Reading and Writing

Feyerabend, Britta. Seems Like Old Times: Postmodern Nostalgia in Woody Allen's Work. American Studies: A Monograh Series 157. Heidelberg: Universitätsverlag Winter, 2009.
  • Doctoral Thesis on Postmodern Nostalgia in Woody Allen's work: drama, prose, and film
  • Woody Allen is one of America’s most prolific authors, actors, and auteur film directors. His oeuvre, which spans five decades, has always been marked by a postmodern play with conventions, experimental techniques, and explorations of the status quo of modern urban lives. Yet, Woody Allen is also a nostalgic who makes the history of his nation, his people, and his individual subjects the constant theme of his work. Whether cryogenically frozen Miles Monroe wakes up in the future only to misinform scientists about the past; whether stand-up comedian Alvy Singer reminisces his relationship to Annie Hall; or, whether ophtalmologist Judah Rosenthal is tormented by his memory of his Jewish rabbinical father after having had his girlfriend killed; the past, whether personal or communal, is always an integral part of Allen’s characterizations and plots. Contrary to the assumption that postmodernity is necessarily linked to the future only and negates all history, the present study argues that postmodern subjects very much depend on an active evaluation of the past and that, through the lens of history, present crises and traumata can be overcome. In this way, nostalgia manages to bring history back into postmodernism.

Auto/Biography and Mediation

Feyerabend, Britta. "Quilting Auto/Biographies." Auto/Biography and Mediation. American Studies Monograph Series 190. Ed. Alfred Hornung. Heidelberg: Universitätsverlag Winter, 2009. 89-100.
  • core thesis: quilts have often been an alternative to biographic writing for uneducated women, for women, who have been made voiceless and for women who did not have the luxury of artistic expression outside of needleworks
  • in addition, in quilts and through quilts, individual and collective traumata have been worked through (AIDS quilt project, Katrina quilts, 9/11 quilts, memory quilts, friendsship quilts, Civil War quilts, mourning quilts etc.)
  • The essays by American, Asian, Australian and European critics collected here demonstrate the opening up of auto/biography studies to the border-crossing implied by the concept of mediation: processes of social and cultural translation are examined in various forms – from photographic self-representation to oral histories – and practices, from media coverage through marketing of written lives to performing the self. These essays reveal that auto/biography goes much further than the narrow examination of an individual’s life; for instance, life narratives intersect human rights in post-Apartheid South Africa, genomics is haunted by the structure of eugenics, and quilting can reveal a material history to those who can decode it. In mediating these lives, the essays ask us to engage with diverse questions of ethics, gender politics, postcolonial critique, institutional frameworks, and the basic question of how acts of mediation influence the telling and re-telling of lives.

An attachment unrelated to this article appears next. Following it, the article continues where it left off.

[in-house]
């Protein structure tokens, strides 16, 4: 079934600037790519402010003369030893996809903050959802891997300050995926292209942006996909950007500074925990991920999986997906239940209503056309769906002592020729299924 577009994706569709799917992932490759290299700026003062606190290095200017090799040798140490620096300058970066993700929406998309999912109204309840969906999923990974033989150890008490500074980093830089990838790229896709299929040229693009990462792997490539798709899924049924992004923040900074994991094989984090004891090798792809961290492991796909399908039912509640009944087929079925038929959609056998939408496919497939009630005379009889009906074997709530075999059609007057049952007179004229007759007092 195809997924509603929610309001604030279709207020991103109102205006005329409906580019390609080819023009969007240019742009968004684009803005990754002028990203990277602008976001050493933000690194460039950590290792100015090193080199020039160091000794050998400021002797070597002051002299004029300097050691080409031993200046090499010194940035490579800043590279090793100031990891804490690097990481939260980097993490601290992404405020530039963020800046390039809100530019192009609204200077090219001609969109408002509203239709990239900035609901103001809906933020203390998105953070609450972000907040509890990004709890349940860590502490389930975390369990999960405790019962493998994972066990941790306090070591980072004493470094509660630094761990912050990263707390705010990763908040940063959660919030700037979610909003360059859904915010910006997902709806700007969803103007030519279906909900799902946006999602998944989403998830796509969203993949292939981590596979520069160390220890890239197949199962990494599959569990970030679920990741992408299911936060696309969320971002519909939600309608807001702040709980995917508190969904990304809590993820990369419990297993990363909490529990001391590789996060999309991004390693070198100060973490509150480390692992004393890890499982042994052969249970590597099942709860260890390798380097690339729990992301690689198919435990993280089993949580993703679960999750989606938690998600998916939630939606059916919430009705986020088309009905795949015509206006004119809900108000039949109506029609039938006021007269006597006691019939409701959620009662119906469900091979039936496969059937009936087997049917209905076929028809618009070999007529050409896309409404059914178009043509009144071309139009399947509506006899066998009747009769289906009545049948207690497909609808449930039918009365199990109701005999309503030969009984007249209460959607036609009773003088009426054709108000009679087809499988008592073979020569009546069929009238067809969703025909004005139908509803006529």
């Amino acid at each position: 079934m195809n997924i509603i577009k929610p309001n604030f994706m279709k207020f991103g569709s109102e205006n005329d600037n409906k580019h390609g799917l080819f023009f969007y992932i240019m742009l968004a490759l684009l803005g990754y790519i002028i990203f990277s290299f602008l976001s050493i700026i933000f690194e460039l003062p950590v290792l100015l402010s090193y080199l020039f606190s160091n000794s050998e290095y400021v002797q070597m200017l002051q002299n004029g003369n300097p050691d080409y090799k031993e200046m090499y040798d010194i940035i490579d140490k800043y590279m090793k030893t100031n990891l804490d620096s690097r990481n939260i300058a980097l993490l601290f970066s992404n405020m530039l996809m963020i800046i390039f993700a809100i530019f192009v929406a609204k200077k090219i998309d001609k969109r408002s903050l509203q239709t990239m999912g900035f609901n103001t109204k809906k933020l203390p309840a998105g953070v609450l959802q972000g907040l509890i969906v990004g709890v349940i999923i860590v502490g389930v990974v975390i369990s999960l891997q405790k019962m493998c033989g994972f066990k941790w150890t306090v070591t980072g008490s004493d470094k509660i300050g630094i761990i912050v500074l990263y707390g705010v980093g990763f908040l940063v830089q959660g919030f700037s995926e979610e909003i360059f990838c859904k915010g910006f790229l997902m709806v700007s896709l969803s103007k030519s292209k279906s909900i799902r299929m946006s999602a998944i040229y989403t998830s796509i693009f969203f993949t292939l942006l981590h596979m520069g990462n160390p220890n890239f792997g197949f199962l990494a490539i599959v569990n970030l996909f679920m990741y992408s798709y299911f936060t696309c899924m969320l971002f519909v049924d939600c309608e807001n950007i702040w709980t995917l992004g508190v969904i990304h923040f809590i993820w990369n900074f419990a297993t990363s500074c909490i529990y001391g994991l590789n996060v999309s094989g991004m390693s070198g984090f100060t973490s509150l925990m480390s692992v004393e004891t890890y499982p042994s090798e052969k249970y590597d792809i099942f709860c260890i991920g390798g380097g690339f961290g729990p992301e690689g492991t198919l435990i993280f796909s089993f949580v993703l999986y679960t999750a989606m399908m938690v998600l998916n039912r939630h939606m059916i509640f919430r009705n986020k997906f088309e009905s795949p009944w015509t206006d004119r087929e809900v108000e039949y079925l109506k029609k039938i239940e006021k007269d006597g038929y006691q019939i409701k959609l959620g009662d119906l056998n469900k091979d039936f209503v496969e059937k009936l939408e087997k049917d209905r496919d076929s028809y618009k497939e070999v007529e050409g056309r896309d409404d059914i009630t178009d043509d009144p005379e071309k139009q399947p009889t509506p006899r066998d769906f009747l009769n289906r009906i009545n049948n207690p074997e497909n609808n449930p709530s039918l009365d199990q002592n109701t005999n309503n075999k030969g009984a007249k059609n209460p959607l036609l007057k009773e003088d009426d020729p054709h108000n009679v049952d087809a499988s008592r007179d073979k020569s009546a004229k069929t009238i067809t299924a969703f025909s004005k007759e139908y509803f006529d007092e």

Feyerabend, Britta. "Fabricating Lives: Alice Walker's Quilted Biographies." American Studies Monograph Series 195. Eds. Mita Banerjee et al. Heidelberg: Universitätsverlag Winter, 2010. 35-48.
  • core thesis: Alice Walker uses sewing and quilting extensively in her unused filmscript to Steven Spielberg's The Color Purple, which was published in The Same River Twice: Honoring the Difficult (1996). She thereby continues and extends her usage of the quilting metaphor that she has already utilized in her short story "Everyday Use" (1973) and her novel The Color Purple (1982), where it was used to show the strong analogy of material culture and cultural production with identity and now uses it to show how cultural production in the form of sewing and quilting can actually help "patch up" one's life in the process of creating a quilted biography.
  • As a discipline, American Studies has certainly been one of the most dynamic fields not only of research but also of teaching. This volume argues that one reason for this dynamism lies in the refusal of American Studies practitioners, both in the U.S. and around the globe, to separate life from art and criticism. Fields such as postmodernism, life writing, ethnic studies, or ecocriticism derive their potential precisely from the politicized interrelation of personal experience and critical practice.
  • To acknowledge this potential, many scholars of American Studies explore the complex ways in which their own location may inform their work. It is from this tension between lived experience and the textualization of this experience that American Studies derives its greatest productivity. This volume sets out to trace some of these issues, highlighting the many ways in which American Studies scholars have been “living American Studies,” extending their fields beyond the narrow boundaries of traditional academia.